A short time later they set sail and were headed into open waters. On board with the crew and captain were Bear, Amalia, Acadia and his advisors as well as Geddy and a couple other pub owners. They set their course in a South-Easterly direction to follow a small chain of islands that could pose possible hideouts for Geoffreys. The water was clear and calm with a good tail wind. It was perfect sailing and they were making good time. Although Amalia was nervous about possibly coming into a battle, she was having the time of her life. She had never been on the open sea before and she loved the freedom that it offered. Being there with the man she loved made it all the sweeter and no matter what happened after today, she was a happy woman. They rounded the chain of islands a few hours later, each man looking through his own spyglass for a hint of pirate, but there was nothing there but seals and rocks. The Captain brought the ship back around and started to head back in the direction they had come, just as the sun was starting to sink in the late afternoon sky.
“There be beasties!” came a bellow from the man in the crow’s nest. Sure enough, a few hundred yards off the port side a giant fin came up out of the water and splashed back down. “Is that a whale?” jumped Amalia. Bear nodded and took her hand, leading her to the side of the boat where many of the men were already watching the creature. Soon another fin appeared, then a tail. They had stumbled across a whole pod of them. The helm brought the ship around closer to them so they could have a better look. Everyone watched as the whales played on both sides of the boat. They leapt into the air, blew plumes of water high into the air, and smacked their fins against their sides. After a few minutes Bear noticed that the whales were headed in a northerly direction and he turned to the captain. “Isn’t it sort of odd for them to be heading north this early?”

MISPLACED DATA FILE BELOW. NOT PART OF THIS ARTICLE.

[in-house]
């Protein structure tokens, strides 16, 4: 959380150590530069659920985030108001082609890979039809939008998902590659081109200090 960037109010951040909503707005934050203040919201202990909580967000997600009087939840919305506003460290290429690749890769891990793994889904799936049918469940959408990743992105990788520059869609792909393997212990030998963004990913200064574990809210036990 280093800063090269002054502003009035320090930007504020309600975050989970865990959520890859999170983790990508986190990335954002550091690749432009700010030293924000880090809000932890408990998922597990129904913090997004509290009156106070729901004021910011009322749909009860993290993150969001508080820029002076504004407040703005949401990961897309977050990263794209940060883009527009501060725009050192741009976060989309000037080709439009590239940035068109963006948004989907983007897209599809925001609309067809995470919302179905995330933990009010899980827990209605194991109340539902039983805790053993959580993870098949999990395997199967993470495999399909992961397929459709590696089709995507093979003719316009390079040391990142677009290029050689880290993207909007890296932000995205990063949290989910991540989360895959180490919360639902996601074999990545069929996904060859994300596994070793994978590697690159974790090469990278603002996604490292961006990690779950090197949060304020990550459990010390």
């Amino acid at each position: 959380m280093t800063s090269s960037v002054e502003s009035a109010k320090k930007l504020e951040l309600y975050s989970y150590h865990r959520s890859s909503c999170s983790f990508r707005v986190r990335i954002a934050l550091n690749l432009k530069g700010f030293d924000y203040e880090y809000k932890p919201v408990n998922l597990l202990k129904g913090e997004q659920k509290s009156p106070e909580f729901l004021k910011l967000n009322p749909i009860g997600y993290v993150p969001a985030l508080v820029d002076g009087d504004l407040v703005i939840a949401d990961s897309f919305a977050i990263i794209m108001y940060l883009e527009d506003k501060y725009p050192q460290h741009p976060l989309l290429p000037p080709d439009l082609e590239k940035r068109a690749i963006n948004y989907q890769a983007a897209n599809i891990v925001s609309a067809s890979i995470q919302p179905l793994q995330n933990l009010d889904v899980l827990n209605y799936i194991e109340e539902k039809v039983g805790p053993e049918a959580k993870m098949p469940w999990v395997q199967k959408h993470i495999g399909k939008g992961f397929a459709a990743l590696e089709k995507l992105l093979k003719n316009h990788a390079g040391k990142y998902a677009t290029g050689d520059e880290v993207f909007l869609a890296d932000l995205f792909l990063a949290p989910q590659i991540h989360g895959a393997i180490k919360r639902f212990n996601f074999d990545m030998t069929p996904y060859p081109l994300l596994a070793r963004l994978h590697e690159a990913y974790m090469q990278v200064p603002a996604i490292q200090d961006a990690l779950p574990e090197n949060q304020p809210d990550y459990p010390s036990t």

The captain thought for a moment and then nodded in agreement. “I can’t say that I’ve seen in forty years on the water.”
Bear watched the whales for another few moments before spinning on his heels and hollering to the helm, “Mate, make a northerly course for Pirates’ Cove!” Everyone on the ship gasped and turned to look at Bear.
“There is no more Pirates’ Cove!” cried one of the town advisors. “After the fall of Blackbeard, the Scotian Maritime Navy took over the island and renamed it Halimouth Island and uses it as a guard post for the Maritime harbors,” stated another. “Even you know that, Bear,” added Acadia.
Bear looked at them all and shook his head slightly. “Gentlemen, if you were the most feared pirate on the seven seas and you had a crew of over fifty cutthroats at your command, would you think twice about storming an island that had a mere fifteen guards on watch?” All of their eyebrows started to go up, ready to argue with Bear again when he added, “And when was the last time that Scotian guard from Halimouth set foot in Pub Harbor?”
“Well, it has been about three wee…” The advisors jaw dropped.
The captain needed no more encouragement. Charging the deck he drew his sword. “Helm, full sail ahead!”